We are coming up on a string of holidays — Thanksgiving, Christmas, and New Years. These are all wonderful occasions to slow down, connect with our friends and families, and experience the joy of generous giving (food, gifts, donations, time, etc). And we know that there are incredibly powerful health benefits to each of these actions. But we cannot forget that what tags along with this merriment is an increase in weight that sometimes is hard to shake off.
We may have all heard the myth that holiday weight gain is around 5lbs and that most never go back to their pre-Holiday weight.
A great study in 2000 looked specifically at holiday weight gain (spanning Thanksgiving through New Years) and found that the average person only gains roughly 1 pound during this time.
When they looked closer at the data, they found that those who gained 5 or more pounds were already overweight or obese. Now, this doesn’t sound too drastic; but the devil is in the details:
- Although the average weight gain was 1 pound, most did not lose this pound by next year’s holiday season.
- Those who struggle with weight seem to be disproportionately affected. There are complex reasons for this but weight gain is a terribly vicious cycle mostly involving disrupted hormone signals in the brain that drive someone to crave more and eat more.
From a big picture perspective, what we see is a steady rise in weight that is worse for those already struggling with weight, occurring most sharply around the holiday season. And based on my professional experience, cholesterol metrics and blood sugar control also tend to significantly worsen during this time. I do not mean to be a debby-downer and really want you to enjoy your holiday season. But I also want to encourage you all to approach this holiday season with a different mindset and come out the other side still feeling healthy and on track to meet your health goals.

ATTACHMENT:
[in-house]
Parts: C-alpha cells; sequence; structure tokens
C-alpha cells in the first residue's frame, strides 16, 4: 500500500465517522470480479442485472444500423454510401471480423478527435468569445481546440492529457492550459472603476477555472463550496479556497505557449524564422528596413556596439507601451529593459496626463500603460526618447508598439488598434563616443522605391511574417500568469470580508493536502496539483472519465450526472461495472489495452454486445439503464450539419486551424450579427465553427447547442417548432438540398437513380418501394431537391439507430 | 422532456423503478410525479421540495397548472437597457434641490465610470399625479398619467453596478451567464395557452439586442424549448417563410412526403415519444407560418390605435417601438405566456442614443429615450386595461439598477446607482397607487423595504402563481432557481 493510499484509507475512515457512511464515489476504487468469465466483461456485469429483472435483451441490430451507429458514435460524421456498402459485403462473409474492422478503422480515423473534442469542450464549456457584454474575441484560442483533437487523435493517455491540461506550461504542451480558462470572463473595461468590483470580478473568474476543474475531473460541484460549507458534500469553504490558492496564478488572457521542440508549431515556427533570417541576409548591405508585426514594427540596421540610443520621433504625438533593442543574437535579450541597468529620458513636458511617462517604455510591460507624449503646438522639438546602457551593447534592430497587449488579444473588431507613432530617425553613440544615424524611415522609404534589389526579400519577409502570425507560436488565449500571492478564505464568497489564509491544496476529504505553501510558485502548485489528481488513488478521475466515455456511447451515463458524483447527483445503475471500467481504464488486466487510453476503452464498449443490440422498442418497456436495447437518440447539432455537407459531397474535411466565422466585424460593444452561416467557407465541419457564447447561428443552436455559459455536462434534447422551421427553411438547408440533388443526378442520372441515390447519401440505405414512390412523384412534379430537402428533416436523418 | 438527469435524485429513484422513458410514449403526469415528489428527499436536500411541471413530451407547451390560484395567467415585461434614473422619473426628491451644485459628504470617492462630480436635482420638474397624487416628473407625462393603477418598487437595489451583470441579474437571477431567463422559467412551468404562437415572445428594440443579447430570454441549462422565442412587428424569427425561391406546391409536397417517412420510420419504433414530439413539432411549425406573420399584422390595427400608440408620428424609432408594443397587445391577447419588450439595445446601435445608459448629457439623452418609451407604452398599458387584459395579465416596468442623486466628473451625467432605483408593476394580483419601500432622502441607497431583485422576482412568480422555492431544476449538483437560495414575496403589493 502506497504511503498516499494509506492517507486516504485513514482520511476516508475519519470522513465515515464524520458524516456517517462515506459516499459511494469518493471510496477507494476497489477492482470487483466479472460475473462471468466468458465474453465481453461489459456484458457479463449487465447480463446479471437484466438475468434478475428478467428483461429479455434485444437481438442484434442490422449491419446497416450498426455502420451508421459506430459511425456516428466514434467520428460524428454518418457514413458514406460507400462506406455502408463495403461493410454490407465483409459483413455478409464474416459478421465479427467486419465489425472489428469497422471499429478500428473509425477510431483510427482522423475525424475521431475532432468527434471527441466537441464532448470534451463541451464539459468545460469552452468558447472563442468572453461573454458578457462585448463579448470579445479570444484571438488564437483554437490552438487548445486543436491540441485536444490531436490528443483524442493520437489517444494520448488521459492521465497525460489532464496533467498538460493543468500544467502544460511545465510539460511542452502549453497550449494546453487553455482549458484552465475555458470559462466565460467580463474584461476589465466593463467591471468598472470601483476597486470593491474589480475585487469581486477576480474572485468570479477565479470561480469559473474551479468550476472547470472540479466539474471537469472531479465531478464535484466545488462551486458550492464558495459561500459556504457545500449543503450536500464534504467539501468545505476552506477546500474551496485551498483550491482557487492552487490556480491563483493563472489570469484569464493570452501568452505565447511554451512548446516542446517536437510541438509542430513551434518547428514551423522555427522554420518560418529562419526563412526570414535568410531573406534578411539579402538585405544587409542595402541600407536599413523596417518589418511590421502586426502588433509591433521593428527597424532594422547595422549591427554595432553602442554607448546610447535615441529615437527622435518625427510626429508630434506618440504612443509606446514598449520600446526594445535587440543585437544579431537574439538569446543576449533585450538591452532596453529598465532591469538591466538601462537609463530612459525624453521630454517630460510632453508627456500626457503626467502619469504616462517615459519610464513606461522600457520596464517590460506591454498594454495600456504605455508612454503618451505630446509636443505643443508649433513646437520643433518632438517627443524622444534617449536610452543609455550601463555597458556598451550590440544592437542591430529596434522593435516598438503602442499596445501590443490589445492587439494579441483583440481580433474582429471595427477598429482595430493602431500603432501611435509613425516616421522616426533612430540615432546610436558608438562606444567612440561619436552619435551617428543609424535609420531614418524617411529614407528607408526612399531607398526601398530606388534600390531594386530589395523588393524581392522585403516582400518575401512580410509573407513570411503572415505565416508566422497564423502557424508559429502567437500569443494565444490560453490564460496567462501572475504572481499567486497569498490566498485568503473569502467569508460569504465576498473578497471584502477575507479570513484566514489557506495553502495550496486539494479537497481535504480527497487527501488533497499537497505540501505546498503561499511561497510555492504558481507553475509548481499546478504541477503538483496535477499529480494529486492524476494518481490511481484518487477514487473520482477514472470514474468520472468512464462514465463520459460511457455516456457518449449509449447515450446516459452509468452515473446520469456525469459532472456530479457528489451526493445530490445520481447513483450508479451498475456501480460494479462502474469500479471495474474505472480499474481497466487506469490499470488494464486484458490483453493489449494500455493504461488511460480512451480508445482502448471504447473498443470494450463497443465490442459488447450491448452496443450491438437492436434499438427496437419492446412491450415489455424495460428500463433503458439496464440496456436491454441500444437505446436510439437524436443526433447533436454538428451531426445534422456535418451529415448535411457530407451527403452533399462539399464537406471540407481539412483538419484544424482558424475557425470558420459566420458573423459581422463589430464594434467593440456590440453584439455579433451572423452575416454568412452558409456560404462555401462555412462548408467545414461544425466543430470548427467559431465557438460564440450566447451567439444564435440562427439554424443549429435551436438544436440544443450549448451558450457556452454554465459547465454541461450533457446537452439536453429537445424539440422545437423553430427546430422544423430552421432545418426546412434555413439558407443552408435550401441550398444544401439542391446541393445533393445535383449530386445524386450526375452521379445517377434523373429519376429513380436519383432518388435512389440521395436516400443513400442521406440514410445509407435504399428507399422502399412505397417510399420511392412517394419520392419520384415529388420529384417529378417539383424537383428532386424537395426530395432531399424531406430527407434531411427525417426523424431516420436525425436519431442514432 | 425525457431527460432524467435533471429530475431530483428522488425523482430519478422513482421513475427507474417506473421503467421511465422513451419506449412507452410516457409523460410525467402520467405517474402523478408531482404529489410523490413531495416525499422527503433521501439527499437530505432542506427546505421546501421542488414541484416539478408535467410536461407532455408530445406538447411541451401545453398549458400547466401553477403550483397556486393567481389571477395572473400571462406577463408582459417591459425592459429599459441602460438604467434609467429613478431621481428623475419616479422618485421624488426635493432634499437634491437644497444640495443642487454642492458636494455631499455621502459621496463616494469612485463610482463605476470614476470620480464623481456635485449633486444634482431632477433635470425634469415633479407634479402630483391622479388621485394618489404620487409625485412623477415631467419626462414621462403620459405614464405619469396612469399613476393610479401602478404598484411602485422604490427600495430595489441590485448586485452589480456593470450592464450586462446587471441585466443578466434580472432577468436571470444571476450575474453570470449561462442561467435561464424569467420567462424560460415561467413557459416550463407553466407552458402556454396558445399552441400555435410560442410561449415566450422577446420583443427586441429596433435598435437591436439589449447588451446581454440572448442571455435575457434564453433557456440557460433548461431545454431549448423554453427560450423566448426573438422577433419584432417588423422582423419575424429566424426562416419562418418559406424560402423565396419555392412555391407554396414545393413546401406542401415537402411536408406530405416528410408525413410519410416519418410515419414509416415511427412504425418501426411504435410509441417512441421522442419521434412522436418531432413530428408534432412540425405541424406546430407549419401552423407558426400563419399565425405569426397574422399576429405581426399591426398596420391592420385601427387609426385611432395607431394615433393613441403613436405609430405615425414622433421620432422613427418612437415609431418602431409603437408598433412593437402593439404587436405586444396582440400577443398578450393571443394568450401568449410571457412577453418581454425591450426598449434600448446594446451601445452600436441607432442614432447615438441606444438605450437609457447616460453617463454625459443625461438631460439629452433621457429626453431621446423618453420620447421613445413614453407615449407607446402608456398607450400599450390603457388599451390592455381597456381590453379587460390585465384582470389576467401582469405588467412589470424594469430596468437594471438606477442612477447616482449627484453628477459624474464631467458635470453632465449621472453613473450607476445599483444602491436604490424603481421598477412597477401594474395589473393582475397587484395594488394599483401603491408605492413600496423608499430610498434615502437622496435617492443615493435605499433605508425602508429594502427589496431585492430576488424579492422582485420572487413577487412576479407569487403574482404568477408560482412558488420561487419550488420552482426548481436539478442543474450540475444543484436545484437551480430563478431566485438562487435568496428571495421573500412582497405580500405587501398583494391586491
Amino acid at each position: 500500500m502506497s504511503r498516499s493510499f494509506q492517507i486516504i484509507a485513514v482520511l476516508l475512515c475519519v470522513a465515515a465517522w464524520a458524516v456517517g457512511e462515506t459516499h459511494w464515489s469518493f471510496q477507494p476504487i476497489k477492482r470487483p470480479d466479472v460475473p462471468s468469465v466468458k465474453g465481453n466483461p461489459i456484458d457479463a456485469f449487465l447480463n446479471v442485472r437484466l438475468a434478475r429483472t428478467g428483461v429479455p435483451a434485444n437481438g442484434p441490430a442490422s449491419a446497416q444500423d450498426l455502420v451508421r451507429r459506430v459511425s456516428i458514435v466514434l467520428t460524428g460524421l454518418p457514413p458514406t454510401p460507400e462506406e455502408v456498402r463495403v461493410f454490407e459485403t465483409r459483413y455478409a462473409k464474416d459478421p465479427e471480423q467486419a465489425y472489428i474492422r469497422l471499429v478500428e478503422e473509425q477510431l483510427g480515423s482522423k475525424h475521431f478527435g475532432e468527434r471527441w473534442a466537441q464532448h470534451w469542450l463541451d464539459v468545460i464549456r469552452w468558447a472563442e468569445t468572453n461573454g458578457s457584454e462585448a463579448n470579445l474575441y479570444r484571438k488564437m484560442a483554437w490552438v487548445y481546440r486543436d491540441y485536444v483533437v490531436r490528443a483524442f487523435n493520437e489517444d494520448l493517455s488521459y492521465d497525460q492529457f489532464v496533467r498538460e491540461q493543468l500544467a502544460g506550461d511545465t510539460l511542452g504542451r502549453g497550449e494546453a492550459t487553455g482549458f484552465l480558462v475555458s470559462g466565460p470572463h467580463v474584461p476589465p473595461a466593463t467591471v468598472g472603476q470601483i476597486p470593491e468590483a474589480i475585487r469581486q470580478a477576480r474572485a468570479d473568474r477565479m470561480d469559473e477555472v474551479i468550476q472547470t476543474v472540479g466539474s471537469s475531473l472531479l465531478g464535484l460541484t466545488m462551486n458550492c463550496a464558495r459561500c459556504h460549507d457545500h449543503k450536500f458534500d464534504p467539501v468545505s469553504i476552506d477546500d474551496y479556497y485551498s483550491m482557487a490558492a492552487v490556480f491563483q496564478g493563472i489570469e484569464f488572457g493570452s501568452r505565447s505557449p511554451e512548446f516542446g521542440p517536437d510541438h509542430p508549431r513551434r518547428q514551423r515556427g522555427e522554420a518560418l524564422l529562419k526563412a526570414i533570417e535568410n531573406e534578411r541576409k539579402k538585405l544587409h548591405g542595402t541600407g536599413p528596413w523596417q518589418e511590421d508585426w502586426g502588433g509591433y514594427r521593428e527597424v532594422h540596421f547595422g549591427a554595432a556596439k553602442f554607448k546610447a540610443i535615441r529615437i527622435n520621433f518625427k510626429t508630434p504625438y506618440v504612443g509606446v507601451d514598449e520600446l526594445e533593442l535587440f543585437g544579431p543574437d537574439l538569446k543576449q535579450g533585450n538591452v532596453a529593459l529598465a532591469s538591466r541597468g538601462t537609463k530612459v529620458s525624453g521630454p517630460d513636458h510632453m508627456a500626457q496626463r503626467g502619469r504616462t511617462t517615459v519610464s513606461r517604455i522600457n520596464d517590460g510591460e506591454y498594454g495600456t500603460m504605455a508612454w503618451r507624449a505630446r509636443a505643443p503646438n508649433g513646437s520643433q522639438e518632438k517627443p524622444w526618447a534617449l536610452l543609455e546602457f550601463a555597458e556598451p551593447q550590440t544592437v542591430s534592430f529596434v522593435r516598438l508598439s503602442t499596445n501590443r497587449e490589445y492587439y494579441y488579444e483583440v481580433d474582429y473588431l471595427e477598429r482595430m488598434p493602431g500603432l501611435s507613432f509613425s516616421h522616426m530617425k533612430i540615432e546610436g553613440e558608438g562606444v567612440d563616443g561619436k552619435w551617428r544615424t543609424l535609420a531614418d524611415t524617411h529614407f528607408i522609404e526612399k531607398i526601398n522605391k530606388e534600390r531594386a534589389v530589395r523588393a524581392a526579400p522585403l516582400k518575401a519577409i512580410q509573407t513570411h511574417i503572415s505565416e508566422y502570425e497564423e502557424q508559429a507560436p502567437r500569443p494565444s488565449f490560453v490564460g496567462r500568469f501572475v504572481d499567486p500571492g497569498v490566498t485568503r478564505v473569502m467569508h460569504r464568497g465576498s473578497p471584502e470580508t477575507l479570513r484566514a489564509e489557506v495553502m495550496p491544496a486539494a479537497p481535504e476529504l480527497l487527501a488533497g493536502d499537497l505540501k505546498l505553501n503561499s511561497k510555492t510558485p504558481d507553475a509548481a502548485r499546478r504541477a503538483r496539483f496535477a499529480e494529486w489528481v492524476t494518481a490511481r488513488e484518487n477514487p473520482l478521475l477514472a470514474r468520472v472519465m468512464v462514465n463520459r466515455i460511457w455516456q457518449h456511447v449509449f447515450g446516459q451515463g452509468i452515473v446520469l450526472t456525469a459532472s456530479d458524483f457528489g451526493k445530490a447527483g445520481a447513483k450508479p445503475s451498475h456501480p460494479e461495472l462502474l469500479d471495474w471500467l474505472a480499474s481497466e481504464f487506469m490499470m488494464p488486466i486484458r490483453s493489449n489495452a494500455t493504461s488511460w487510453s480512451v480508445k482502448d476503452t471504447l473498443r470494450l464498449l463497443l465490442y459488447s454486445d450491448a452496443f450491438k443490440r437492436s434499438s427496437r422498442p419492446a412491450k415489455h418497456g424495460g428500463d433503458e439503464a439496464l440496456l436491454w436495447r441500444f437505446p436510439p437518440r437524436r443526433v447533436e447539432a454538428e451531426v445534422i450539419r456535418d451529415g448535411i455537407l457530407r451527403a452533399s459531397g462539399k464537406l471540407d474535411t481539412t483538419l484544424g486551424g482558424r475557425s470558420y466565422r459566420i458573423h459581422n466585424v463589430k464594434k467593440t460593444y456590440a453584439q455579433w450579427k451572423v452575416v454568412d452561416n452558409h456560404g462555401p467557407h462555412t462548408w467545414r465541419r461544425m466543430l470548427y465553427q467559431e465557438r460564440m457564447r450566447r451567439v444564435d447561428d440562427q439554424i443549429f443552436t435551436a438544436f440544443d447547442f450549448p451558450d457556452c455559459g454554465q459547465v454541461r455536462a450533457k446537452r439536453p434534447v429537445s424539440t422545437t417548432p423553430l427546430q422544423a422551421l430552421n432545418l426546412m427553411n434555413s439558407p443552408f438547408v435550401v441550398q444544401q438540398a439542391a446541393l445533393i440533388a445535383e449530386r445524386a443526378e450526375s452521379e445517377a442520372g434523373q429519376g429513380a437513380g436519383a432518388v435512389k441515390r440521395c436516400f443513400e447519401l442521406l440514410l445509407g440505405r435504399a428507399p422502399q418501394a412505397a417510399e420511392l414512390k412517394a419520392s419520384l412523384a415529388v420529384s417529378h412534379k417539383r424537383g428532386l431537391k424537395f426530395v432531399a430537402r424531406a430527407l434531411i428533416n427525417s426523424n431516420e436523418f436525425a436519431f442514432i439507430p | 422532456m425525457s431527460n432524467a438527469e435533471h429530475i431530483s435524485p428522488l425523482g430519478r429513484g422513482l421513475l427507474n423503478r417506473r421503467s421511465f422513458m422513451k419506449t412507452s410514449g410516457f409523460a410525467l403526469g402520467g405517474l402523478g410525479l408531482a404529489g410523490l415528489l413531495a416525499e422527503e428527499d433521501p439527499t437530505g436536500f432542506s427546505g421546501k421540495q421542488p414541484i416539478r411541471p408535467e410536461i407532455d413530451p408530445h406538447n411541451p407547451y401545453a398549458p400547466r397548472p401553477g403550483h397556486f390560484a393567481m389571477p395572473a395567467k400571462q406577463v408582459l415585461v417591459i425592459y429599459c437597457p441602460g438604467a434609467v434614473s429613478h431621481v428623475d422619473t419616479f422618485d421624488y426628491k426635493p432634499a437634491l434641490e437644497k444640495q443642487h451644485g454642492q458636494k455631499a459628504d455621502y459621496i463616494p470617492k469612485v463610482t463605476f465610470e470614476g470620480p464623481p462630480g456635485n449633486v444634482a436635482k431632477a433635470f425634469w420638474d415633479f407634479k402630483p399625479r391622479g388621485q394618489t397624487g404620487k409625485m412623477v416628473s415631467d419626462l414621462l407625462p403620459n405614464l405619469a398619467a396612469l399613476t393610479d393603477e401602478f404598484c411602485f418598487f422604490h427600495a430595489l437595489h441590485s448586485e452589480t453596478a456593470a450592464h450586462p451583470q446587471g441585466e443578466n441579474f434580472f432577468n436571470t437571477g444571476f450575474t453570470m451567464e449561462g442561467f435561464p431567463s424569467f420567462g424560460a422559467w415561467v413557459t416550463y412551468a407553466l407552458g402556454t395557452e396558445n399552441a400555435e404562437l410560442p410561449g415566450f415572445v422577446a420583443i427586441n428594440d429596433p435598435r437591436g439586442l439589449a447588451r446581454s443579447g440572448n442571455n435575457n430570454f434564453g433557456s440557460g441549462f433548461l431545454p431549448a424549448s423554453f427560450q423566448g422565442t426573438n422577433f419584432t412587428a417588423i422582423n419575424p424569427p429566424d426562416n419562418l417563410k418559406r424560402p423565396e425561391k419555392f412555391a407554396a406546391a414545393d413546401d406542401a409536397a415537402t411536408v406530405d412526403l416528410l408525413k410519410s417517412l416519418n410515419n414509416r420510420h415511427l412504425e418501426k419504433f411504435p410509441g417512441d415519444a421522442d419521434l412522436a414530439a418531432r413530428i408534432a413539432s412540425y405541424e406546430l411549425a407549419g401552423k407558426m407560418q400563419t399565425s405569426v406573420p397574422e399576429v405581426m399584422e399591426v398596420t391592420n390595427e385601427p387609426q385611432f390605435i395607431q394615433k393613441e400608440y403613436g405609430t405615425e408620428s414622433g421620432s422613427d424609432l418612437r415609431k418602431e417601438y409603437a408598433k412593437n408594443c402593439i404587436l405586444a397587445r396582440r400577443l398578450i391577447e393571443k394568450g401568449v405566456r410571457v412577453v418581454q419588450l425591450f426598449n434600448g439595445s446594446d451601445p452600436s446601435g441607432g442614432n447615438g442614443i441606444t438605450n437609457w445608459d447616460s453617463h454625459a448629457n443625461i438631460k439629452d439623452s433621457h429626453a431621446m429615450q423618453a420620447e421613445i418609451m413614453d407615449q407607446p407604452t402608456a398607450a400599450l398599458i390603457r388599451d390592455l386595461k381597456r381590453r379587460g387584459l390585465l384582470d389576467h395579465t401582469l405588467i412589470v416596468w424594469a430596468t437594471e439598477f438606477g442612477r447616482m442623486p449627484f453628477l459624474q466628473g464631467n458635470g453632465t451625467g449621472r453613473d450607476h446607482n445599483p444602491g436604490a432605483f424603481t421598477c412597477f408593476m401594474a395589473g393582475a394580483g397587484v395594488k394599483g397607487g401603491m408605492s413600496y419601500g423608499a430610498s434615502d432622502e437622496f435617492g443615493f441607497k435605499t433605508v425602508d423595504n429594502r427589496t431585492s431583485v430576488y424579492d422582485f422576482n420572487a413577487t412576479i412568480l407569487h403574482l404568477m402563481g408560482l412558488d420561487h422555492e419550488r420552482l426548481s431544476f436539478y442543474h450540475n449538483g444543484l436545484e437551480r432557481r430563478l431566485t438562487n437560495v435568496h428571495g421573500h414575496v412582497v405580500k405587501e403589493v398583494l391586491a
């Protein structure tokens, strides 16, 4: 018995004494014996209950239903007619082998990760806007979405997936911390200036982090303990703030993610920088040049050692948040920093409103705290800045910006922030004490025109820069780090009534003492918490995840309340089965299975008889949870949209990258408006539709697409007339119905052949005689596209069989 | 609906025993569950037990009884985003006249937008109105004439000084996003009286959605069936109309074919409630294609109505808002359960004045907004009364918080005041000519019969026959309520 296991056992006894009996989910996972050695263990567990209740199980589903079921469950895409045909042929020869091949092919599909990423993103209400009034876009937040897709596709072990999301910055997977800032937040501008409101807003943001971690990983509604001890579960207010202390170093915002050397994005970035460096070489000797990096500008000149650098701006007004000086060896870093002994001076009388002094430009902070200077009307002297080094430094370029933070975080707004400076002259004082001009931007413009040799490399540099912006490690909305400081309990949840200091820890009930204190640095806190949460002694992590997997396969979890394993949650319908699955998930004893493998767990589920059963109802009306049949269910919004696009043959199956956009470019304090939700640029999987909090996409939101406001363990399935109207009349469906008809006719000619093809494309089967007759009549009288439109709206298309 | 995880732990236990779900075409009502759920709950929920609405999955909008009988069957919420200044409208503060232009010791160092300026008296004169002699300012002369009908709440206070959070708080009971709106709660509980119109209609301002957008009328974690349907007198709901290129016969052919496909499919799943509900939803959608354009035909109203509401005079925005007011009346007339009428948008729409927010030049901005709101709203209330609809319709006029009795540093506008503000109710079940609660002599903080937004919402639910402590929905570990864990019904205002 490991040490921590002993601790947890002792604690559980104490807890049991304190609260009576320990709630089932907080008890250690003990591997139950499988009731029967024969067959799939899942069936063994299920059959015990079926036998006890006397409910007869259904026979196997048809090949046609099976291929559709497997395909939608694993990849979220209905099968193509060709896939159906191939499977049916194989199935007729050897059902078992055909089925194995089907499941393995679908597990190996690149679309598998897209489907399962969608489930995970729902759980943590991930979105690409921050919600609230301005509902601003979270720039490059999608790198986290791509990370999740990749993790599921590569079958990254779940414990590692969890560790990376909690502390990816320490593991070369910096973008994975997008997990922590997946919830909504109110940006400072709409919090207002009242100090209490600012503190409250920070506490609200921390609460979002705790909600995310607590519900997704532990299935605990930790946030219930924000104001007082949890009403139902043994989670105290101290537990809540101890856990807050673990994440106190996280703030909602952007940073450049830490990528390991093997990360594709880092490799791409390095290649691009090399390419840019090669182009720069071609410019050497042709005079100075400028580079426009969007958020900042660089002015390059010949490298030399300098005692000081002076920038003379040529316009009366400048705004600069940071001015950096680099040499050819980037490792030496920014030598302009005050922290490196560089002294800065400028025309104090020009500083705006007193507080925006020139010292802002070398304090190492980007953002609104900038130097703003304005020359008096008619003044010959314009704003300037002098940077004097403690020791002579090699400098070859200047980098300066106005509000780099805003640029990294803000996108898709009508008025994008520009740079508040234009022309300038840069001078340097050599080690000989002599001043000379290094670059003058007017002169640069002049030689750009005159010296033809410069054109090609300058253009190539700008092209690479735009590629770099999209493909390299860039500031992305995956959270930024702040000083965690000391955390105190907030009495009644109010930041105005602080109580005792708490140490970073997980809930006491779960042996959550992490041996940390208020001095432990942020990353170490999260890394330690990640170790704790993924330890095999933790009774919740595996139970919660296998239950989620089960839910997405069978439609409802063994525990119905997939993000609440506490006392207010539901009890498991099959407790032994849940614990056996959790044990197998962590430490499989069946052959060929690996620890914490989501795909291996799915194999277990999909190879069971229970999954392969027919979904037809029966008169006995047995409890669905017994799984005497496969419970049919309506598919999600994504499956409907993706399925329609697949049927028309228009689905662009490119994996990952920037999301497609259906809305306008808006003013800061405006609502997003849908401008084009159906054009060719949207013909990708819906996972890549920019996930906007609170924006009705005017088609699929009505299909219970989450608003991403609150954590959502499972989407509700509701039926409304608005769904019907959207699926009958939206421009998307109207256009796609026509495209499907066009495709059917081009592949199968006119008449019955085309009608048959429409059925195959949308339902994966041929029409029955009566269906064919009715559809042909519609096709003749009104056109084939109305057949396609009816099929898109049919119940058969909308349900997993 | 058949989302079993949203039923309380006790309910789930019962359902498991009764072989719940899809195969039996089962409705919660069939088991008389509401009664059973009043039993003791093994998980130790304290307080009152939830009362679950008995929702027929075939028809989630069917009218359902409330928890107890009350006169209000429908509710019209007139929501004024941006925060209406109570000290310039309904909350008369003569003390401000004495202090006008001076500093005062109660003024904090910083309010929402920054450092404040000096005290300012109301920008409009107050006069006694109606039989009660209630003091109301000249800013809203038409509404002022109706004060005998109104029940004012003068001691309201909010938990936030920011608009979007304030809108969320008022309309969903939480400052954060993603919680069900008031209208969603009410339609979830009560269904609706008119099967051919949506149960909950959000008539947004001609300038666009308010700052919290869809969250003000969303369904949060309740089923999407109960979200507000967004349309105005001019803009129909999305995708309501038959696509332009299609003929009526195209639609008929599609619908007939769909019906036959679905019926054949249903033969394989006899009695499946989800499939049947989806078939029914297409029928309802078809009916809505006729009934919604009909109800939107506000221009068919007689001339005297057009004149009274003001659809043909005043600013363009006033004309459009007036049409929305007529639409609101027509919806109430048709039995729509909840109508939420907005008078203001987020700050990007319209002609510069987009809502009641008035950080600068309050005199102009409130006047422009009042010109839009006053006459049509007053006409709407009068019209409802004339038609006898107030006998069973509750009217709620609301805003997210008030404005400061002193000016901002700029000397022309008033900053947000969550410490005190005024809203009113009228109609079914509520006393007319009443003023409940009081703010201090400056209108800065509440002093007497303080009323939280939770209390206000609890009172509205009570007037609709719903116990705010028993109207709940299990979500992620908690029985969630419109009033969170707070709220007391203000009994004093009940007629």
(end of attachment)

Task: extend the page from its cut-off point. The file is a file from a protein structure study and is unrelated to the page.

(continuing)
How can I have a healthier holiday?
|Fully enjoy the Holi-DAY, not the Holi-WEEK.
This is a time for getting together with others, being social, and enjoying the traditional foods that keep us rooted to our cultural heritage and family traditions. I really do want you to enjoy that. But you can avoid the holiday food creep and stay true to your eating pattern until the holiday get-together. If you struggle with weight, ask family not to bring home food that you would not typically eat just because “its the holidays.”
You see the office holiday party on the calendar. You know Aunt Sue is bringing her famous (and calorie dense) cookies. Plan to have lighter meals or smaller portions on the days leading up to the party or get-together.
By staying present in the moment, thoroughly enjoying the meal and the company around you, and fully savoring the flavors, you will be more satisfied with your holiday experience and possibly eat less in the process. Hopefully, this satisfaction can keep you from feeling like you “need” to have these foods again. It also can help combat feelings of “diet cheating” or deprivation if you approach the meal from a positive mindset.
|Be mindful of liquid calories.
Alcohol, eggnog, sweet tea, and sodas do not help you feel full but can help you rack up calories. You can try to limit this consumption to only when you are with others.
A cookie here or a piece of chocolate there adds up over the course of the day. Try to eat only with others and keep snack foods out of sight when it is not meal time. If possible, don’t even have them at home!
|Go on a walk.
Post-meal physical activity, like walking around the block, can be a great way to help the body better regulate the calories you just consumed. We know that walking after a meal can help with blood sugar control and improve metabolism. Consider making this a family tradition, as well!